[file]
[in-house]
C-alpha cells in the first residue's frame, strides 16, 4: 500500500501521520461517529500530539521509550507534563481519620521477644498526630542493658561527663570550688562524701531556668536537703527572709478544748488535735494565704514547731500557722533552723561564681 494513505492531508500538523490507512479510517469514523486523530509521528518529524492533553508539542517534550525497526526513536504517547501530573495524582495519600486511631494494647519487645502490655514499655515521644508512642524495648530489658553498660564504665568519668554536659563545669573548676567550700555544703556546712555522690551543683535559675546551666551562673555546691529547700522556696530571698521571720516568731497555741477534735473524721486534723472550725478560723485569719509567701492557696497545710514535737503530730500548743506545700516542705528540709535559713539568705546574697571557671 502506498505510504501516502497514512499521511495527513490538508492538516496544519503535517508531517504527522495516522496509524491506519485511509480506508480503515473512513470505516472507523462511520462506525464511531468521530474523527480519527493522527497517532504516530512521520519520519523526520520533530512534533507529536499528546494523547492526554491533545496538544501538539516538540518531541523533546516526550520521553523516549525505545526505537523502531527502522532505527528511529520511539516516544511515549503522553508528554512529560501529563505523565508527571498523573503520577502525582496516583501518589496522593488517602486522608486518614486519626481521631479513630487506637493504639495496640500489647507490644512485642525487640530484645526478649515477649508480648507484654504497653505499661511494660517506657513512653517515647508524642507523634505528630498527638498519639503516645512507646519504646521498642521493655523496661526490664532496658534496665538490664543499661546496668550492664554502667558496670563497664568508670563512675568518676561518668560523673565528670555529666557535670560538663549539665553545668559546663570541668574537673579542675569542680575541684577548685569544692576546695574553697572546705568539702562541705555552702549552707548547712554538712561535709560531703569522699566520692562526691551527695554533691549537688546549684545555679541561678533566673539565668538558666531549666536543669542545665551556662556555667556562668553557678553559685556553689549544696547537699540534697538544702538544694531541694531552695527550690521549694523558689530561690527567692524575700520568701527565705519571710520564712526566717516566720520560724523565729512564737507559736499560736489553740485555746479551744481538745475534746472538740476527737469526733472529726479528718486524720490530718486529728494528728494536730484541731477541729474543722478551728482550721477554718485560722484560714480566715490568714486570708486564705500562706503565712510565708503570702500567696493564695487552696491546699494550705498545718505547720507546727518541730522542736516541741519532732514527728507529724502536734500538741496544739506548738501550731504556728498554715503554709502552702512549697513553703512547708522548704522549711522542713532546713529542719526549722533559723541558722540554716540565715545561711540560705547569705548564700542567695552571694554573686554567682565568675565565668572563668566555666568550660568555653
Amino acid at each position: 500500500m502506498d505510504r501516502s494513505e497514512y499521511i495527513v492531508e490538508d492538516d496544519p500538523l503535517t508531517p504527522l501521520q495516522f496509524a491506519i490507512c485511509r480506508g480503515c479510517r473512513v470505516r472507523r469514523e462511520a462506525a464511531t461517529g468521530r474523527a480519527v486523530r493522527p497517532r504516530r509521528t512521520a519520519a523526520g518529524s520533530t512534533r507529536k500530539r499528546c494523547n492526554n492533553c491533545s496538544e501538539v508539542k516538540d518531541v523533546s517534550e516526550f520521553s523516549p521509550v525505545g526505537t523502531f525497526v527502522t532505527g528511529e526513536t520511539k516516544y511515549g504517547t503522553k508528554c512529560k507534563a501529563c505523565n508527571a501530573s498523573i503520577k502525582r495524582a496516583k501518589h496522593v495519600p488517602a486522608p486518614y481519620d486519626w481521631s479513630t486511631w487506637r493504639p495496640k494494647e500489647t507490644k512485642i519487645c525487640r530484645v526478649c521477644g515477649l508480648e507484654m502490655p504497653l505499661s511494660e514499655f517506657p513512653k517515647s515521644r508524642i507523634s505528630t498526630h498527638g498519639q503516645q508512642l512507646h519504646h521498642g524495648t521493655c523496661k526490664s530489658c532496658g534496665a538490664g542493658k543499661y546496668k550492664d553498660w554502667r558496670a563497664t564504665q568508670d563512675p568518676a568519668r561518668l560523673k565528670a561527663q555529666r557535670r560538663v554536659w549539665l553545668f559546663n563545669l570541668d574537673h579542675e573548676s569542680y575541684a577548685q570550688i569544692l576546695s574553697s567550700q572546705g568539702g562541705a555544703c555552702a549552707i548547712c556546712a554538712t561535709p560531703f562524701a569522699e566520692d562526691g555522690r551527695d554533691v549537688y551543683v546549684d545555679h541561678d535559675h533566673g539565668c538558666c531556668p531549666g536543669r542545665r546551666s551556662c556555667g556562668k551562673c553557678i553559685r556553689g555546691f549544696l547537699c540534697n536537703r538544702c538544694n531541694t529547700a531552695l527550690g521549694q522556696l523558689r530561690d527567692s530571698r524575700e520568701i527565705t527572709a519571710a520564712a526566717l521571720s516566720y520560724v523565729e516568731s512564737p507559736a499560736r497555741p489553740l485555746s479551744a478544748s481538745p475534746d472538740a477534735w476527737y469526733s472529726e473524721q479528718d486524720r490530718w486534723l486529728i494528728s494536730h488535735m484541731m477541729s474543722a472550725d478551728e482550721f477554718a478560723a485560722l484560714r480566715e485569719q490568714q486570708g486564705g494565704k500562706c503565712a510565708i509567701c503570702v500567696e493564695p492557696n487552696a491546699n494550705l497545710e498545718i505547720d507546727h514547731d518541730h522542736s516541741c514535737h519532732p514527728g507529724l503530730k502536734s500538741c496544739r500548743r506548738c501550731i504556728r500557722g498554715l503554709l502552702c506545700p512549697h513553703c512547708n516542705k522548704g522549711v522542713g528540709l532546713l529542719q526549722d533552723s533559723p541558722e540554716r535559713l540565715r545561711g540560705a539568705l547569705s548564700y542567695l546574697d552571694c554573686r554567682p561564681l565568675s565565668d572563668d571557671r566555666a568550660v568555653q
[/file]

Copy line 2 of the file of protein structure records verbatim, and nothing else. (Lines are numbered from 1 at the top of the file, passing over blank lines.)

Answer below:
C-alpha cells in the first residue's frame, strides 16, 4: 500500500501521520461517529500530539521509550507534563481519620521477644498526630542493658561527663570550688562524701531556668536537703527572709478544748488535735494565704514547731500557722533552723561564681 494513505492531508500538523490507512479510517469514523486523530509521528518529524492533553508539542517534550525497526526513536504517547501530573495524582495519600486511631494494647519487645502490655514499655515521644508512642524495648530489658553498660564504665568519668554536659563545669573548676567550700555544703556546712555522690551543683535559675546551666551562673555546691529547700522556696530571698521571720516568731497555741477534735473524721486534723472550725478560723485569719509567701492557696497545710514535737503530730500548743506545700516542705528540709535559713539568705546574697571557671 502506498505510504501516502497514512499521511495527513490538508492538516496544519503535517508531517504527522495516522496509524491506519485511509480506508480503515473512513470505516472507523462511520462506525464511531468521530474523527480519527493522527497517532504516530512521520519520519523526520520533530512534533507529536499528546494523547492526554491533545496538544501538539516538540518531541523533546516526550520521553523516549525505545526505537523502531527502522532505527528511529520511539516516544511515549503522553508528554512529560501529563505523565508527571498523573503520577502525582496516583501518589496522593488517602486522608486518614486519626481521631479513630487506637493504639495496640500489647507490644512485642525487640530484645526478649515477649508480648507484654504497653505499661511494660517506657513512653517515647508524642507523634505528630498527638498519639503516645512507646519504646521498642521493655523496661526490664532496658534496665538490664543499661546496668550492664554502667558496670563497664568508670563512675568518676561518668560523673565528670555529666557535670560538663549539665553545668559546663570541668574537673579542675569542680575541684577548685569544692576546695574553697572546705568539702562541705555552702549552707548547712554538712561535709560531703569522699566520692562526691551527695554533691549537688546549684545555679541561678533566673539565668538558666531549666536543669542545665551556662556555667556562668553557678553559685556553689549544696547537699540534697538544702538544694531541694531552695527550690521549694523558689530561690527567692524575700520568701527565705519571710520564712526566717516566720520560724523565729512564737507559736499560736489553740485555746479551744481538745475534746472538740476527737469526733472529726479528718486524720490530718486529728494528728494536730484541731477541729474543722478551728482550721477554718485560722484560714480566715490568714486570708486564705500562706503565712510565708503570702500567696493564695487552696491546699494550705498545718505547720507546727518541730522542736516541741519532732514527728507529724502536734500538741496544739506548738501550731504556728498554715503554709502552702512549697513553703512547708522548704522549711522542713532546713529542719526549722533559723541558722540554716540565715545561711540560705547569705548564700542567695552571694554573686554567682565568675565565668572563668566555666568550660568555653